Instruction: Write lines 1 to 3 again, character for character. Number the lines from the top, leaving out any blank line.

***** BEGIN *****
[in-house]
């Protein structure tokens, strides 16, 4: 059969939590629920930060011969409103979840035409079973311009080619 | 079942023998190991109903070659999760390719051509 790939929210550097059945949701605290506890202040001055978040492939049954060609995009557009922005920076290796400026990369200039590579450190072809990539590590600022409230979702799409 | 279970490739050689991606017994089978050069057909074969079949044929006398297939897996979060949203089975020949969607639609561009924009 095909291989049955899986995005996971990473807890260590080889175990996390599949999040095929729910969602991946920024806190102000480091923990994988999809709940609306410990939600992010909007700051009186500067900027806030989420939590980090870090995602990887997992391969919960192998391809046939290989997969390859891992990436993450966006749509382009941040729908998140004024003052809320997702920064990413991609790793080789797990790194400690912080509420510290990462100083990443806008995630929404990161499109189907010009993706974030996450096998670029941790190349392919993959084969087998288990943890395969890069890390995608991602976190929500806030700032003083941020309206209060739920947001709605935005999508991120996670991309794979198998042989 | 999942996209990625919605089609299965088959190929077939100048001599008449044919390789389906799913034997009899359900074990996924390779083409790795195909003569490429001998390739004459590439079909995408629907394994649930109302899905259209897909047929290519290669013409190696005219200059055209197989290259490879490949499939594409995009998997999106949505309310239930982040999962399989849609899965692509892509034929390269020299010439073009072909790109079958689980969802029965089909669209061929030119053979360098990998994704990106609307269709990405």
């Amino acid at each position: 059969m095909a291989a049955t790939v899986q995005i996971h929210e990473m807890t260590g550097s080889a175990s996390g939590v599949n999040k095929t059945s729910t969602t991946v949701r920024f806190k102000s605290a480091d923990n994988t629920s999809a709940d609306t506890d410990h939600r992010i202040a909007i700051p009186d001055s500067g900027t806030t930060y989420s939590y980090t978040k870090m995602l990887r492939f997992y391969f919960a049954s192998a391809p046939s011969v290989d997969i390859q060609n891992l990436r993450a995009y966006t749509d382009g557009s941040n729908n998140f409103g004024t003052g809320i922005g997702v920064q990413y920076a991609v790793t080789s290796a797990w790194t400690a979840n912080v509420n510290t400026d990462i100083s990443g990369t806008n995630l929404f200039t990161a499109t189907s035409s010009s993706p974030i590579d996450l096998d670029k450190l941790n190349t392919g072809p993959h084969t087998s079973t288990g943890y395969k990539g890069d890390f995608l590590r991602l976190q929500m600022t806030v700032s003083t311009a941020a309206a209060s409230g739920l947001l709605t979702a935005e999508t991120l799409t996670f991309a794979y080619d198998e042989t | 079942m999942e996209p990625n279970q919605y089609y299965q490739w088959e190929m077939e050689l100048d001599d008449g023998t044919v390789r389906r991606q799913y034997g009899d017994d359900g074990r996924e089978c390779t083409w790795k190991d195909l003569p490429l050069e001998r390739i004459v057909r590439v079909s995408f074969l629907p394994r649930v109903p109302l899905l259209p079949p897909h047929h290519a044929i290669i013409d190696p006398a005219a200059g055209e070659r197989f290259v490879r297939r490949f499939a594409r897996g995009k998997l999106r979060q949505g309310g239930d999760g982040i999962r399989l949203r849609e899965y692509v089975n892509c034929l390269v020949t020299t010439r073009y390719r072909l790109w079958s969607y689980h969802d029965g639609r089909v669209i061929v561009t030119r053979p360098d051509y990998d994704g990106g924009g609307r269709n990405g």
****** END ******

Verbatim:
[in-house]
């Protein structure tokens, strides 16, 4: 059969939590629920930060011969409103979840035409079973311009080619 | 079942023998190991109903070659999760390719051509 790939929210550097059945949701605290506890202040001055978040492939049954060609995009557009922005920076290796400026990369200039590579450190072809990539590590600022409230979702799409 | 279970490739050689991606017994089978050069057909074969079949044929006398297939897996979060949203089975020949969607639609561009924009 095909291989049955899986995005996971990473807890260590080889175990996390599949999040095929729910969602991946920024806190102000480091923990994988999809709940609306410990939600992010909007700051009186500067900027806030989420939590980090870090995602990887997992391969919960192998391809046939290989997969390859891992990436993450966006749509382009941040729908998140004024003052809320997702920064990413991609790793080789797990790194400690912080509420510290990462100083990443806008995630929404990161499109189907010009993706974030996450096998670029941790190349392919993959084969087998288990943890395969890069890390995608991602976190929500806030700032003083941020309206209060739920947001709605935005999508991120996670991309794979198998042989 | 999942996209990625919605089609299965088959190929077939100048001599008449044919390789389906799913034997009899359900074990996924390779083409790795195909003569490429001998390739004459590439079909995408629907394994649930109302899905259209897909047929290519290669013409190696005219200059055209197989290259490879490949499939594409995009998997999106949505309310239930982040999962399989849609899965692509892509034929390269020299010439073009072909790109079958689980969802029965089909669209061929030119053979360098990998994704990106609307269709990405």
């Amino acid at each position: 059969m095909a291989a049955t790939v899986q995005i996971h929210e990473m807890t260590g550097s080889a175990s996390g939590v599949n999040k095929t059945s729910t969602t991946v949701r920024f806190k102000s605290a480091d923990n994988t629920s999809a709940d609306t506890d410990h939600r992010i202040a909007i700051p009186d001055s500067g900027t806030t930060y989420s939590y980090t978040k870090m995602l990887r492939f997992y391969f919960a049954s192998a391809p046939s011969v290989d997969i390859q060609n891992l990436r993450a995009y966006t749509d382009g557009s941040n729908n998140f409103g004024t003052g809320i922005g997702v920064q990413y920076a991609v790793t080789s290796a797990w790194t400690a979840n912080v509420n510290t400026d990462i100083s990443g990369t806008n995630l929404f200039t990161a499109t189907s035409s010009s993706p974030i590579d996450l096998d670029k450190l941790n190349t392919g072809p993959h084969t087998s079973t288990g943890y395969k990539g890069d890390f995608l590590r991602l976190q929500m600022t806030v700032s003083t311009a941020a309206a209060s409230g739920l947001l709605t979702a935005e999508t991120l799409t996670f991309a794979y080619d198998e042989t | 079942m999942e996209p990625n279970q919605y089609y299965q490739w088959e190929m077939e050689l100048d001599d008449g023998t044919v390789r389906r991606q799913y034997g009899d017994d359900g074990r996924e089978c390779t083409w790795k190991d195909l003569p490429l050069e001998r390739i004459v057909r590439v079909s995408f074969l629907p394994r649930v109903p109302l899905l259209p079949p897909h047929h290519a044929i290669i013409d190696p006398a005219a200059g055209e070659r197989f290259v490879r297939r490949f499939a594409r897996g995009k998997l999106r979060q949505g309310g239930d999760g982040i999962r399989l949203r849609e899965y692509v089975n892509c034929l390269v020949t020299t010439r073009y390719r072909l790109w079958s969607y689980h969802d029965g639609r089909v669209i061929v561009t030119r053979p360098d051509y990998d994704g990106g924009g609307r269709n990405g």